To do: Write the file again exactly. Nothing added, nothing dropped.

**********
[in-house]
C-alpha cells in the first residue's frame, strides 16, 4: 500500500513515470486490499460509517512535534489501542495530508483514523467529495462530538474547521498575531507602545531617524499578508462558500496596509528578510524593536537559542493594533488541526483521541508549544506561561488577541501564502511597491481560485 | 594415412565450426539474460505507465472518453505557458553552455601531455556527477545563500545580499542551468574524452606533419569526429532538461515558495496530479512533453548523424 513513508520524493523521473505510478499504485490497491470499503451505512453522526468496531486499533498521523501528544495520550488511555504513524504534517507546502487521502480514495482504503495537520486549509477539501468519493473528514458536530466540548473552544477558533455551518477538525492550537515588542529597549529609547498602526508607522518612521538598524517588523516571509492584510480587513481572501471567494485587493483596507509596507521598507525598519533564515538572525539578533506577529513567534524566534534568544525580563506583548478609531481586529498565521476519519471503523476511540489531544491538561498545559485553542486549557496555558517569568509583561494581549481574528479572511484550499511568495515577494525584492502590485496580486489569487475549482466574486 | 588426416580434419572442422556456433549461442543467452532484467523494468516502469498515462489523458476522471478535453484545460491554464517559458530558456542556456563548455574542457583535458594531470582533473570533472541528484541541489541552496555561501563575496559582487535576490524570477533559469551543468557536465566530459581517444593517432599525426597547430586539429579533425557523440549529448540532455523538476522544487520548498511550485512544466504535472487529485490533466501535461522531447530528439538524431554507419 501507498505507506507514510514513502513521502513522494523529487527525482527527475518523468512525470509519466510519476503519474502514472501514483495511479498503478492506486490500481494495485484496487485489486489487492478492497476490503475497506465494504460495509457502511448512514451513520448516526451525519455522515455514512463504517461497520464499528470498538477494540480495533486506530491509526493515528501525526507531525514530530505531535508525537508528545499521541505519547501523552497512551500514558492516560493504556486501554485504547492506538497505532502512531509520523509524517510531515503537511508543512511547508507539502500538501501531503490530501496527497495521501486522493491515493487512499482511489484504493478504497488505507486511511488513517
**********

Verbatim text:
[in-house]
C-alpha cells in the first residue's frame, strides 16, 4: 500500500513515470486490499460509517512535534489501542495530508483514523467529495462530538474547521498575531507602545531617524499578508462558500496596509528578510524593536537559542493594533488541526483521541508549544506561561488577541501564502511597491481560485 | 594415412565450426539474460505507465472518453505557458553552455601531455556527477545563500545580499542551468574524452606533419569526429532538461515558495496530479512533453548523424 513513508520524493523521473505510478499504485490497491470499503451505512453522526468496531486499533498521523501528544495520550488511555504513524504534517507546502487521502480514495482504503495537520486549509477539501468519493473528514458536530466540548473552544477558533455551518477538525492550537515588542529597549529609547498602526508607522518612521538598524517588523516571509492584510480587513481572501471567494485587493483596507509596507521598507525598519533564515538572525539578533506577529513567534524566534534568544525580563506583548478609531481586529498565521476519519471503523476511540489531544491538561498545559485553542486549557496555558517569568509583561494581549481574528479572511484550499511568495515577494525584492502590485496580486489569487475549482466574486 | 588426416580434419572442422556456433549461442543467452532484467523494468516502469498515462489523458476522471478535453484545460491554464517559458530558456542556456563548455574542457583535458594531470582533473570533472541528484541541489541552496555561501563575496559582487535576490524570477533559469551543468557536465566530459581517444593517432599525426597547430586539429579533425557523440549529448540532455523538476522544487520548498511550485512544466504535472487529485490533466501535461522531447530528439538524431554507419 501507498505507506507514510514513502513521502513522494523529487527525482527527475518523468512525470509519466510519476503519474502514472501514483495511479498503478492506486490500481494495485484496487485489486489487492478492497476490503475497506465494504460495509457502511448512514451513520448516526451525519455522515455514512463504517461497520464499528470498538477494540480495533486506530491509526493515528501525526507531525514530530505531535508525537508528545499521541505519547501523552497512551500514558492516560493504556486501554485504547492506538497505532502512531509520523509524517510531515503537511508543512511547508507539502500538501501531503490530501496527497495521501486522493491515493487512499482511489484504493478504497488505507486511511488513517